Self-Concept Lesson with Magazine Collages


Today, I tried out a new lesson with my 7th grade students, and it went so well that I couldn’t wait to share it with all of you! {Spoiler alert: my wonderful students made this lesson even more powerful by their actions toward another classmate…keep reading to hear a beautiful story of kindness}.

I started off the lesson by asking the students what they think “self-concept” means. Once I had a few good guesses {none of them actually knew}, I gave them this dictionary definition: “An idea of the self constructed from the beliefs one holds about oneself.” With that definition in mind, we started our discussion. Here are some of the questions they answered:

  • What are things that influence our self-concept?
  • Do you think it’s possible for someone’s self-concept to be different from reality? Give an example.
  • Do you think self-concept stays the same throughout your entire life or can it change?
  • Why might somebody have a negative self-concept?
  • How do you think somebody with a negative self-concept can one day have a positive self-concept?

Once our discussion was complete, I introduced our activity. Each student was given a piece of construction paper and some magazines. They were instructed to cut out words or pictures from the magazines that represent the beliefs they have about themselves in order to get a picture of their own self-concept. My students were really creative in choosing their self-concept collage items.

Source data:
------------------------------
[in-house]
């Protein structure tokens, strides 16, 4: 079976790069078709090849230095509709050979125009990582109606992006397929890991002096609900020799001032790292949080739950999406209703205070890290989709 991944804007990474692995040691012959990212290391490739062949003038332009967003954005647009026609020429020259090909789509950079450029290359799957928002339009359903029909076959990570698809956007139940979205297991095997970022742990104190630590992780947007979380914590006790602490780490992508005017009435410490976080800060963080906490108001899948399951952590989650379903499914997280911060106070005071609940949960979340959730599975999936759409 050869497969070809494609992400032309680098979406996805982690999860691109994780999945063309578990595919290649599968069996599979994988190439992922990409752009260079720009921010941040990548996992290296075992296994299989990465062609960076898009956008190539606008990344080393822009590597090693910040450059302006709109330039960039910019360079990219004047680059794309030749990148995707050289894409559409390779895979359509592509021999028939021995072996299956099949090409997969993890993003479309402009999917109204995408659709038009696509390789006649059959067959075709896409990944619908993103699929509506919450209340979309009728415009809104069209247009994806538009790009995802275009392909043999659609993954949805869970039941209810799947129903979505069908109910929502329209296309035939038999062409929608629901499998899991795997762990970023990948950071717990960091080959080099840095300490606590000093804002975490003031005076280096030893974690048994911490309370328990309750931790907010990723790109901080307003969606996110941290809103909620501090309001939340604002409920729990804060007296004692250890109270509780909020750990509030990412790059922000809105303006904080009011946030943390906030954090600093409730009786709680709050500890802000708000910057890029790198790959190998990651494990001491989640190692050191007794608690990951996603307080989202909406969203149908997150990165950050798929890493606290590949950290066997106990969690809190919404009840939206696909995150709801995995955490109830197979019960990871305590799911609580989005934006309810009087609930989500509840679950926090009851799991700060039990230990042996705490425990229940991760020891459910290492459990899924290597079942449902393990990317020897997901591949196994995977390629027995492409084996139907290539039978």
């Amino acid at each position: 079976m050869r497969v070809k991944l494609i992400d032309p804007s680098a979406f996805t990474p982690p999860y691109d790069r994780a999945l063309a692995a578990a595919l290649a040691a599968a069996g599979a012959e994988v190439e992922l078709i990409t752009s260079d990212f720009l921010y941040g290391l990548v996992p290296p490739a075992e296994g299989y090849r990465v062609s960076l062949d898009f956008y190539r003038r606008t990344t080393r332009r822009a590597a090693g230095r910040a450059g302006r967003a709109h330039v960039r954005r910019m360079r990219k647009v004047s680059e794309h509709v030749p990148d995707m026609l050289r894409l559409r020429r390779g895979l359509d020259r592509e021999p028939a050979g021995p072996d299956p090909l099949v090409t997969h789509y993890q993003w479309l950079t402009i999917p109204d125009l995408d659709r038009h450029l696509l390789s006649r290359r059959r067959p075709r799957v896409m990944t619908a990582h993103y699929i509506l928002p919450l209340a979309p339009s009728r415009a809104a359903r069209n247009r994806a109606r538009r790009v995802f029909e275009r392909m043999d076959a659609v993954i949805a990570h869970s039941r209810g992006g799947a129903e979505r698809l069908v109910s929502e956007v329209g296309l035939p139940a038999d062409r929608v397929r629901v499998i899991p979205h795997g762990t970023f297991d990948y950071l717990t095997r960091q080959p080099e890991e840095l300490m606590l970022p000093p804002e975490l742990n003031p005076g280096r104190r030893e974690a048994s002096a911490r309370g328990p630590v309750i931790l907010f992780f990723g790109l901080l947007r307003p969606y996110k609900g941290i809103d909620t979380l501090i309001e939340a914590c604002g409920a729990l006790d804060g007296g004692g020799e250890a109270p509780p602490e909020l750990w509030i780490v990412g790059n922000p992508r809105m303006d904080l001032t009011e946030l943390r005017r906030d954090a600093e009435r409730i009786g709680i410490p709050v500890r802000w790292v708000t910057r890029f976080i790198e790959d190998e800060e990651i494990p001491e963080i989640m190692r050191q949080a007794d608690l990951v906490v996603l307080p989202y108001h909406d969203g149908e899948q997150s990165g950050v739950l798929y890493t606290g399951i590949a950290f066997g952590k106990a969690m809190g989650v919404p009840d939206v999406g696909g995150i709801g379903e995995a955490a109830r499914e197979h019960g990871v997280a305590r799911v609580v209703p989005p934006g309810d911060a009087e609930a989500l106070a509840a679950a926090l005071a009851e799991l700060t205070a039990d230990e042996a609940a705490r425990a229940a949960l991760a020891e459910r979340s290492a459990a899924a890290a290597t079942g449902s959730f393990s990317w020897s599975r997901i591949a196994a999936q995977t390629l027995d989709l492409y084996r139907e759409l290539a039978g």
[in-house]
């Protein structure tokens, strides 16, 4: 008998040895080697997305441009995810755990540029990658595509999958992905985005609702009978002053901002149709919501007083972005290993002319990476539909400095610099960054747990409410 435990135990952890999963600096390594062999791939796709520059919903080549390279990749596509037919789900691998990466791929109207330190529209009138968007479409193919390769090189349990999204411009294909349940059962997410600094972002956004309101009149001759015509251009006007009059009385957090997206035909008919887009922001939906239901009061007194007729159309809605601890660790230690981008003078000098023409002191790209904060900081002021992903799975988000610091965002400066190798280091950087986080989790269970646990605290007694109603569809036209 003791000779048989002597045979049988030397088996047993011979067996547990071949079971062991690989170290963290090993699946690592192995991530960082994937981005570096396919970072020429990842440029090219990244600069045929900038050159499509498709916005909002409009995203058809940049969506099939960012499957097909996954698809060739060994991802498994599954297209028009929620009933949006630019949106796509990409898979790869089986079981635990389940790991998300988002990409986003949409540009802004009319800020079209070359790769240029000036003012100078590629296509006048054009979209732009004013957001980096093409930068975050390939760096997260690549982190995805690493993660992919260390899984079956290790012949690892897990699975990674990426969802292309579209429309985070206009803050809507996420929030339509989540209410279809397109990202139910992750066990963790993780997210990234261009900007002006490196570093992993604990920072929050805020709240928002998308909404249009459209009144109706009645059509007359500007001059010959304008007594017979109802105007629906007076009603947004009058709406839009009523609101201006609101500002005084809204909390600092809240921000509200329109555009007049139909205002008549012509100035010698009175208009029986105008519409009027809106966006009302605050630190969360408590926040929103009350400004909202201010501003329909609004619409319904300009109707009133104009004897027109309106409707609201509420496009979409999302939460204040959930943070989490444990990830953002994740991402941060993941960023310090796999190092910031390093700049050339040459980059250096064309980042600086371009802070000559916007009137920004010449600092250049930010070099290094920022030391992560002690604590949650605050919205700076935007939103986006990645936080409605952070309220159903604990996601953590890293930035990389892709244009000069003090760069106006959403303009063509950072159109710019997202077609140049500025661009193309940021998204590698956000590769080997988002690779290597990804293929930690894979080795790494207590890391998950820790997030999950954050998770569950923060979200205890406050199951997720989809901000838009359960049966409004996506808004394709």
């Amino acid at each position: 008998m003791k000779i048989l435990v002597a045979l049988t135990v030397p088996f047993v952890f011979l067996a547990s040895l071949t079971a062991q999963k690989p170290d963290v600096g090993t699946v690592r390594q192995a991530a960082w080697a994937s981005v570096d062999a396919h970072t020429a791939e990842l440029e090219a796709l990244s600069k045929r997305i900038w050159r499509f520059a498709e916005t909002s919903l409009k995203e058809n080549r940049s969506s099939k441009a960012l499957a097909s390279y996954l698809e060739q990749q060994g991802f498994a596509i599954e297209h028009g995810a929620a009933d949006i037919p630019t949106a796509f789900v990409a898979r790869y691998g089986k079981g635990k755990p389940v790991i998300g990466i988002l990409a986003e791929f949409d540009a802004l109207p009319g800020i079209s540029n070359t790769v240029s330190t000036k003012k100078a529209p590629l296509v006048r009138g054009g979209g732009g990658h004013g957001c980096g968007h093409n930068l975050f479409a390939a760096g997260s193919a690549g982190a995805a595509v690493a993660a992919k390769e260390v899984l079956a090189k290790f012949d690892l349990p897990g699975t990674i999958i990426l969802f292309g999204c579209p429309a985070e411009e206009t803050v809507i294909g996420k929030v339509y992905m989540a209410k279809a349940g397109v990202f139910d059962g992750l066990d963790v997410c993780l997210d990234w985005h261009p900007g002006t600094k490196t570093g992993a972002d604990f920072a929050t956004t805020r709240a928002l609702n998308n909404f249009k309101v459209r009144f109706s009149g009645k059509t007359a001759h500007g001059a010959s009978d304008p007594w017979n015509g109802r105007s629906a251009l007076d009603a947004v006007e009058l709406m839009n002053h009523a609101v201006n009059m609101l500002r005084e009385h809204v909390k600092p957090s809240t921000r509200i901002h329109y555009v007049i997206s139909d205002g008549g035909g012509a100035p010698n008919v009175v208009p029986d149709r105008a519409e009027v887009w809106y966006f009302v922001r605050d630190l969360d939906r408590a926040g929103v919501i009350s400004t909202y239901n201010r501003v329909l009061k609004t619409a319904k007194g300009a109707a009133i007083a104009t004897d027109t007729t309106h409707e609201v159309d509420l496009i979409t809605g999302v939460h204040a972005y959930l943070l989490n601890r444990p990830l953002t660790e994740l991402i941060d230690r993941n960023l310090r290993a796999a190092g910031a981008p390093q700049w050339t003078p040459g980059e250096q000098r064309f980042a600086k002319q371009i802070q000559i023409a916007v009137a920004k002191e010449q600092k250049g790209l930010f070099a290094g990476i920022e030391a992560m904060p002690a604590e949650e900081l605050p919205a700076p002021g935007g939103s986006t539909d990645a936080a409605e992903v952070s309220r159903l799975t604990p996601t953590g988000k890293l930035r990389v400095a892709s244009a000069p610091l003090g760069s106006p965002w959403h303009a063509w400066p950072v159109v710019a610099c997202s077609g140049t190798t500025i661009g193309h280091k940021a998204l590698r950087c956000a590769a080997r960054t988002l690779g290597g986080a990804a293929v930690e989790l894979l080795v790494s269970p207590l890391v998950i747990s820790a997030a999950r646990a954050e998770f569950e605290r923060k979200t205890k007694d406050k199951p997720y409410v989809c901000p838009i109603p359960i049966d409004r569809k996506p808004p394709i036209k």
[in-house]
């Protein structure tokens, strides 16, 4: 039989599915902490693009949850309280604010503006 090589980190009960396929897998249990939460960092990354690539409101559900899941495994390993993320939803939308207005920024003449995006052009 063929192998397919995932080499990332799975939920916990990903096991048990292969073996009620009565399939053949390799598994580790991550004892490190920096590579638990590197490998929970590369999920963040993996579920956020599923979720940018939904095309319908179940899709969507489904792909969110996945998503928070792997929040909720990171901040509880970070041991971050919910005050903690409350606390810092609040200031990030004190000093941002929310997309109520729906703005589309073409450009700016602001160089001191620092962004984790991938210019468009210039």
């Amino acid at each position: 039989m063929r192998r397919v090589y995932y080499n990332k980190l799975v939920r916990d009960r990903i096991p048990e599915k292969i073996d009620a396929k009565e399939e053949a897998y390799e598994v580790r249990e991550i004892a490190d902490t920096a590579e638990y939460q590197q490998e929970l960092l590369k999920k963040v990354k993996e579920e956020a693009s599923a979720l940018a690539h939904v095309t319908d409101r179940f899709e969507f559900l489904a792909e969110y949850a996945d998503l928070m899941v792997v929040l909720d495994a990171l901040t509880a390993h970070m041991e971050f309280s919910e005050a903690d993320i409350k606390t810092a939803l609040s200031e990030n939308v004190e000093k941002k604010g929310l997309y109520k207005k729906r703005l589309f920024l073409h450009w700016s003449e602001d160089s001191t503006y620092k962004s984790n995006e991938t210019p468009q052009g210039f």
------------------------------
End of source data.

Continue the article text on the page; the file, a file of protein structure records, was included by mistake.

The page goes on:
Once they were finished, each student got a chance to share their collage with the class. This is where something magical happened. One of my students who I know struggles with body image issues had a lot of negative words written on her magazine collage, like “fat,” “lardo,” “dogface,” and “unpopular.” {How sad that a 12 year old views herself that way!}. The beautiful part happened when her classmates started cutting out positive words they thought described her, and glued them over the negative words to show her how the world sees her {ALL THEIR IDEA!!} She was so touched by this gesture that she blacked out the remaining negative words on her page and read all of the positive ones aloud again. She was beaming by the time the class left the room. Here is her collage after the students added to it:


I am so grateful that I could witness this act of kindness between peers, and I was truly impressed by my students. Obviously you might not have the same magical experience when doing this lesson yourself, but it can give you some valuable information about how your students see themselves.



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